On Wednesday, the Southern Baptist Convention (SBC) issued a scathing declaration against “the anti-gospel of alt-right white supremacy.” The resolution condemned every form of racism as incompatible with the Christian gospel and attacked the alt-right movement in no uncertain terms.
“RESOLVED, That messengers to the Southern Baptist Convention, meeting in Phoenix, Arizona, June 13—14, 2017, decry every form of racism, including alt-right white supremacy, as antithetical to the Gospel of Jesus Christ,” the messengers declared.
“Racism and white supremacy attack the Gospel itself and the person of our Lord Jesus Christ,” Russell Moore, president of the SBC’s Ethics and Religious Liberty Commission (ERLC), declared after the resolution’s passage. “Southern Baptists were right to speak clearly and definitely that ‘alt-right white nationalism is not just a sociological movement but a work of the devil.”
Indeed, the messengers also passed a resolution saying that they “denounce and repudiate white supremacy and every form of racial and ethnic hatred as of the devil.”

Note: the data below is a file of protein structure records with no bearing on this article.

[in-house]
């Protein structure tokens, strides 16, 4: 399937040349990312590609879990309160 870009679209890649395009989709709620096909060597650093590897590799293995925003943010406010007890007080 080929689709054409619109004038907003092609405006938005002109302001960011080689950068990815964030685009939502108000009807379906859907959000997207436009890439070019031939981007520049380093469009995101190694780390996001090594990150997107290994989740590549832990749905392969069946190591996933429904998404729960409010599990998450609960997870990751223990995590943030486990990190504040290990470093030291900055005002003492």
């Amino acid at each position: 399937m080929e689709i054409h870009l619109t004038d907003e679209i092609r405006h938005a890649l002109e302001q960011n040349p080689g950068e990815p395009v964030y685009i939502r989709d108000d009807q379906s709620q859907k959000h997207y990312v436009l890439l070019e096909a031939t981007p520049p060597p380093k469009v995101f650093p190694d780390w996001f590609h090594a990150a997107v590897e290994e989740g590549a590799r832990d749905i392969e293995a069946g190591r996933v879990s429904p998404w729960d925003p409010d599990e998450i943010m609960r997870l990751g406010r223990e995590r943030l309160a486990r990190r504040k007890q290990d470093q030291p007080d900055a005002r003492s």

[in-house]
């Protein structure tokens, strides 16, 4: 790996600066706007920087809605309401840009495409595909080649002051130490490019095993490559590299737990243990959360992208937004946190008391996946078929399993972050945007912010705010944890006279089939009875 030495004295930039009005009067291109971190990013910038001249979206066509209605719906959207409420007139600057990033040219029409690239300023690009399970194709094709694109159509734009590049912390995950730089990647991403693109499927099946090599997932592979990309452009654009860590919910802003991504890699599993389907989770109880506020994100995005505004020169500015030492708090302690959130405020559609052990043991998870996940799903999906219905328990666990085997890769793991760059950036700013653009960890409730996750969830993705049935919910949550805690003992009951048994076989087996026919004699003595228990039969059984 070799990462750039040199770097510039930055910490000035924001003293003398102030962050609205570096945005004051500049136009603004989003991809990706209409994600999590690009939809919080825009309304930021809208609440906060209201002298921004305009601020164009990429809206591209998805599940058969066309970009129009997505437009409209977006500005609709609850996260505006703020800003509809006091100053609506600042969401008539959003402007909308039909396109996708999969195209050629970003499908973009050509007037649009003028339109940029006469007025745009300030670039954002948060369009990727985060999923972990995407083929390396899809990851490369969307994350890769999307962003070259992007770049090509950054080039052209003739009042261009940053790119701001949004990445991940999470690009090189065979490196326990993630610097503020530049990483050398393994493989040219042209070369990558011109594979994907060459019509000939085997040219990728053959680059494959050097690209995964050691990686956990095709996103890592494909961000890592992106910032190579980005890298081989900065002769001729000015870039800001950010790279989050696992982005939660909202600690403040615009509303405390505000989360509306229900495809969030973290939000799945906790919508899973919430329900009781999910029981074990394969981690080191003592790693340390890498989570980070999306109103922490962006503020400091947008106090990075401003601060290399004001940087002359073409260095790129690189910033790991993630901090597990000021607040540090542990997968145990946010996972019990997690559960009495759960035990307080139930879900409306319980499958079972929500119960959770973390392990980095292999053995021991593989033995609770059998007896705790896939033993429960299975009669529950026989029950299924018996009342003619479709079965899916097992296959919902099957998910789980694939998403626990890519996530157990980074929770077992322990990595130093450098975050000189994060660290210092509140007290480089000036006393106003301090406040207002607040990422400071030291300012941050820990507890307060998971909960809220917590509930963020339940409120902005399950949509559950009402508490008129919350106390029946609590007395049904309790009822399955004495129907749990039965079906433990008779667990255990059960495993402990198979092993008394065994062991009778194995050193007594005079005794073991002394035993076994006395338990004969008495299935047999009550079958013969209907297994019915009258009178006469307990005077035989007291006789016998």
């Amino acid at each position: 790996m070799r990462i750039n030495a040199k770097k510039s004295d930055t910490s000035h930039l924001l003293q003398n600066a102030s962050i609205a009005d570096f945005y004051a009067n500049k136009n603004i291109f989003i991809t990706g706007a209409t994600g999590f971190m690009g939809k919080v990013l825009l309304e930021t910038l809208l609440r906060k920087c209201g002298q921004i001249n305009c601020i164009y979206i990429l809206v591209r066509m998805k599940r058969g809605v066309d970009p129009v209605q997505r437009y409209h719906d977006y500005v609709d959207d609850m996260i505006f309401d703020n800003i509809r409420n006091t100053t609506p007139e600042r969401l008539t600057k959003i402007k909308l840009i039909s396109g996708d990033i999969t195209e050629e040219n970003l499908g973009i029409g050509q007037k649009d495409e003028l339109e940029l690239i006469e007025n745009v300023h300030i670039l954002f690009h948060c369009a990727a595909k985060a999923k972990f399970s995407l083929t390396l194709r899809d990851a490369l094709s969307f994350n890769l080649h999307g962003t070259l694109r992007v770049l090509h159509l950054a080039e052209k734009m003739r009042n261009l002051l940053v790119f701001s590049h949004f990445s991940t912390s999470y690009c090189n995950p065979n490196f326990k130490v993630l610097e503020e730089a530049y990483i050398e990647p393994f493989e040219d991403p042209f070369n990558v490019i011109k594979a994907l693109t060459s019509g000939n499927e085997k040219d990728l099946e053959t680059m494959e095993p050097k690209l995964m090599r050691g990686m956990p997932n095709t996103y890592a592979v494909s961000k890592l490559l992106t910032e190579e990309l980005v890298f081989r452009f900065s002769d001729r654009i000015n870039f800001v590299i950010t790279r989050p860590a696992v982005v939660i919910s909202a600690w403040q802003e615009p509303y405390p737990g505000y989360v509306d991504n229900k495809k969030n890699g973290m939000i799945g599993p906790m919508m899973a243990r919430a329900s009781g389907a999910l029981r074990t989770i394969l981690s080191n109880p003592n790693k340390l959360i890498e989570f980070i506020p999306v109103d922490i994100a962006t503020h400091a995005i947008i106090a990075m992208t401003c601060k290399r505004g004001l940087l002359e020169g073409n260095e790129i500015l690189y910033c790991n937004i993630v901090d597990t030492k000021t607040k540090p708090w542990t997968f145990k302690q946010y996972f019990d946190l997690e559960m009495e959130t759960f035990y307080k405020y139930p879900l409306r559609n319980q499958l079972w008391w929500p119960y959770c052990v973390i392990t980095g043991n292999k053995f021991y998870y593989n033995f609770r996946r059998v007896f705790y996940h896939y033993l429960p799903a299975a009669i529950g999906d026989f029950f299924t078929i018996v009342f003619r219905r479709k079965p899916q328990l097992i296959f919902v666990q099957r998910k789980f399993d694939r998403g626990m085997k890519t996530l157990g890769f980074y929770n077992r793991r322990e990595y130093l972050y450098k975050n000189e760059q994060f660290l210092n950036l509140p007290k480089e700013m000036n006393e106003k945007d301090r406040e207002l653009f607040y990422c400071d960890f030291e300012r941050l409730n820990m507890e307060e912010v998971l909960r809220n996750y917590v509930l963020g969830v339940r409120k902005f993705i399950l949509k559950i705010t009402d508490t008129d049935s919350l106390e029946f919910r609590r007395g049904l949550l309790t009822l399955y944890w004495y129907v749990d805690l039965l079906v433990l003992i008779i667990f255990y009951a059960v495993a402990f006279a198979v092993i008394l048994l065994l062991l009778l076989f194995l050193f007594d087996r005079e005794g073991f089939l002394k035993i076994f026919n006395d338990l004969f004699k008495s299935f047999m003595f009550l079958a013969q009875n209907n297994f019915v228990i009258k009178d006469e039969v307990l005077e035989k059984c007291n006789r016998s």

Dwight McKissic, the African-American pastor who submitted the original version of the resolution, expressed gratitude for the approval of the final version, but lamented that fact that it took nearly 24 hours to pass it.
McKissic lamented, “It’s painful to watch people who tout biblical inerrancy and who tout the centrality of the Gospel have to debate over denouncing white supremacy.” But the African-American pastor also said he was encouraged “to see so many Southern Baptists take a stand,” even after a long debate.
The document rooted opposition to racism in many Bible passages. The SBC noted that “our justification before God is based on faith in Christ Jesus alone and not in our ethnicity,” referencing Galatians 3:28: “There is neither Jew nor Greek, slave nor free, male nor female, for you are all one in Christ Jesus.” This popular verse declares that the differences of nationality, socioeconomic status, and even gender cannot interfere with the gospel and Christian unity in Jesus.